EE551: Wind Energy

Mohamed A El-Sharkawi

Department of Electrical Engineering

University of Washington

Seattle, WA 98195

Course Summary

Although the world relies heavily on fossil fuel (coal, oil, and natural gas) for its ever-growing appetite for energy, the negative environmental impact of burning fossil fuel have encouraged engineers and scientists to develop reliable alternative energy resources. The efforts were accelerated in the 1970s when oil prices soared and many countries began investing in renewable energy, especially wind, through various programs that encourage the development and test of reliable systems. Tax credits, investments in research and development, subsidies, and developing favorable regulations are some of the various supports by governments to accelerate the development of wind energy technologies.

 

Wind is one of the oldest forms of energy known to man; it dates back more than 5,000 years when wind was used for transportation, irrigation, grinding and pumping of water. Nowadays, windmills are mostly used to generate electricity by converting the kinetic energy in the wind into electrical energy. The first wind turbine was built by the American inventor Charles F. Brush in 1888. It was just 12kW machine with enormous structure, but lasted for several years. The designs of wind turbines have improved substantially in the last two decades making them viable energy resources. The size of wind turbines has increased from just a few kW machines in the 1980ies to up to 8MW single unit system.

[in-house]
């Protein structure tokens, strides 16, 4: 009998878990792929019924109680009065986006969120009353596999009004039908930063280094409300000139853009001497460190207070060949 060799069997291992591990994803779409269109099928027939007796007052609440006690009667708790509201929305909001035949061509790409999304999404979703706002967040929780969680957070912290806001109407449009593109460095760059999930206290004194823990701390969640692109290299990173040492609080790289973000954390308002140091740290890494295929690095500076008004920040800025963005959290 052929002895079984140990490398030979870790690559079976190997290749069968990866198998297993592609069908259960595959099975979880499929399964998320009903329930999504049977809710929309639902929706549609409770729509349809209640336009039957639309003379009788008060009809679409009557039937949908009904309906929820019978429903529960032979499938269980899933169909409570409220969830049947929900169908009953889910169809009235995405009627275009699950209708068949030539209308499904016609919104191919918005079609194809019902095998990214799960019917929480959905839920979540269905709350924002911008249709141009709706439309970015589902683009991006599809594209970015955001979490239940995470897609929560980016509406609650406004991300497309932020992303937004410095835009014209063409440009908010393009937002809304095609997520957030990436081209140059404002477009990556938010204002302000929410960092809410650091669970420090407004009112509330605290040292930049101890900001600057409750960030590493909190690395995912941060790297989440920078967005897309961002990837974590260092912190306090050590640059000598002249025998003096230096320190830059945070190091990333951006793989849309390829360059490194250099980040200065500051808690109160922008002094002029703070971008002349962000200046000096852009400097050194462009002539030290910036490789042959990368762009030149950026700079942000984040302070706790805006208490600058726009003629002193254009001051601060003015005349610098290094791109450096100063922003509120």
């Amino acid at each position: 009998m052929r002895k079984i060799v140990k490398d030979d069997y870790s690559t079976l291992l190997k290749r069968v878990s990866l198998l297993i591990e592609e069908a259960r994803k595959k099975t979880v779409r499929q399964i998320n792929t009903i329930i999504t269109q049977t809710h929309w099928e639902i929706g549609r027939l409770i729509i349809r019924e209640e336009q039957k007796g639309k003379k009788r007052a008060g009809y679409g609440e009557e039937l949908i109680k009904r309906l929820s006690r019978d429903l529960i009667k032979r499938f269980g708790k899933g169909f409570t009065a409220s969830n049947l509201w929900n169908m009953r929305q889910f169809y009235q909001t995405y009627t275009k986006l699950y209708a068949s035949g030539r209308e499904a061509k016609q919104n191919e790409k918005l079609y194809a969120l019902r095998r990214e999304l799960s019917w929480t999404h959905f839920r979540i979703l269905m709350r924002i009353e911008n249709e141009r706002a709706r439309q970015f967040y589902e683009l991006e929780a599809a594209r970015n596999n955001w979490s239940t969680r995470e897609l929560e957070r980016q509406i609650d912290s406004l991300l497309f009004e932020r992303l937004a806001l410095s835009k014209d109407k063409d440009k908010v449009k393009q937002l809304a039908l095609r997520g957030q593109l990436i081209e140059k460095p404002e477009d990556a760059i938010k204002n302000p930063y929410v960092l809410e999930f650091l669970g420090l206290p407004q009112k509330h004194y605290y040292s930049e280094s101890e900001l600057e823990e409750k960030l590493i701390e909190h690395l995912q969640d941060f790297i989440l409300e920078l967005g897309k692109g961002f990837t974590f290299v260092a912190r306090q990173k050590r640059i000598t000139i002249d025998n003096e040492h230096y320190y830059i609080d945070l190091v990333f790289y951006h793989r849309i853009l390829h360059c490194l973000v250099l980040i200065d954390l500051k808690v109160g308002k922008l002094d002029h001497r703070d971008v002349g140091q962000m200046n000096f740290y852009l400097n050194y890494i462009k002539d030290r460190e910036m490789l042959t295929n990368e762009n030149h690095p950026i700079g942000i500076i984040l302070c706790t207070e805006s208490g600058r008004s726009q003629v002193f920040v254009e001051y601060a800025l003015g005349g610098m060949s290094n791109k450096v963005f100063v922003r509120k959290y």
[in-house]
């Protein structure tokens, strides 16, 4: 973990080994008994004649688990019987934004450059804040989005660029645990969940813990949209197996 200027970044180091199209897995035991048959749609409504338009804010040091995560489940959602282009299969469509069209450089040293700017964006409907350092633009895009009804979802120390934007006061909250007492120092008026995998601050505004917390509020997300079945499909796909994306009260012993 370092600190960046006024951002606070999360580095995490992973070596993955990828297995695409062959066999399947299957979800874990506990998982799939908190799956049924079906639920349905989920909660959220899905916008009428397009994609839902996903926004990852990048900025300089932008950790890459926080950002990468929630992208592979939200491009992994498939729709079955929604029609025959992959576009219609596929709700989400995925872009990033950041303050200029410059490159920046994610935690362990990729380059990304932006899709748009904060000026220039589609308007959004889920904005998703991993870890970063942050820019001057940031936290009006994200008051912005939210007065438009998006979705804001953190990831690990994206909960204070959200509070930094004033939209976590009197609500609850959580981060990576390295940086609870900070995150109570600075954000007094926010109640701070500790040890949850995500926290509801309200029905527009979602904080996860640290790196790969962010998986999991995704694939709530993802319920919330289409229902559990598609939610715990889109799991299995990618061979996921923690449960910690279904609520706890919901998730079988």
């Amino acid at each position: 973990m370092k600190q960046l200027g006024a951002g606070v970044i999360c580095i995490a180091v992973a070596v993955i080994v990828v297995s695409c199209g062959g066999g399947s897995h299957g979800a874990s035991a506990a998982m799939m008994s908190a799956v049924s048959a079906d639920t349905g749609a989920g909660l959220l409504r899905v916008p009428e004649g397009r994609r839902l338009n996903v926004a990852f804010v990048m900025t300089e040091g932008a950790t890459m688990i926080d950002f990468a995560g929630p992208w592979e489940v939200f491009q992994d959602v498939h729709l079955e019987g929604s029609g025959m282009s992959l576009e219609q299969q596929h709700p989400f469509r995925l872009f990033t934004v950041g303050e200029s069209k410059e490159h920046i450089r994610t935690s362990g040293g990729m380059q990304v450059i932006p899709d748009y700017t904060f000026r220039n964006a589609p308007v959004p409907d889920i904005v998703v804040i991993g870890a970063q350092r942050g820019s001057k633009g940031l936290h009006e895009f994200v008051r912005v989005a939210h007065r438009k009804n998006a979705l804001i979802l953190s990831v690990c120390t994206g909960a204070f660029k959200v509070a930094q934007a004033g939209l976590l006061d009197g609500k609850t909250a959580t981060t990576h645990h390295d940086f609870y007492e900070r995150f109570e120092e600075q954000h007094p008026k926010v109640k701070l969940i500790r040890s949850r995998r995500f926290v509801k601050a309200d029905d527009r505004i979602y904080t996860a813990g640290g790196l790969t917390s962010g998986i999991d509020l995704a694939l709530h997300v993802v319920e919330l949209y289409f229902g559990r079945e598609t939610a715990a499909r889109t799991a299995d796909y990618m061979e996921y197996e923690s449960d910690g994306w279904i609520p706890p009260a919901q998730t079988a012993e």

The wind energy systems have seen a substantial growth in European and the USA. This growth have led to a rapid change in the generation landscape because of the increasing penetration of wind energy systems and the emerging of several microgrids. These fundamental changes require the power grid to become more vibrant and interactive which will demand significant changes in the grid operation, protection and control.

 

This course covers the operation and modelling of the main types of wind energy systems. Several types of generators and converters used in energy systems are discussed and evaluated. The course also covers the main challenges to wind energy integration from the utility point of view. The impacts of wind energy on the power grid are discussed in details. Existing, as well as potential, solutions are presented. Field data are used to evaluate the current performance of the wind systems, and to identify the challenges, opportunities and solutions in this vibrant field.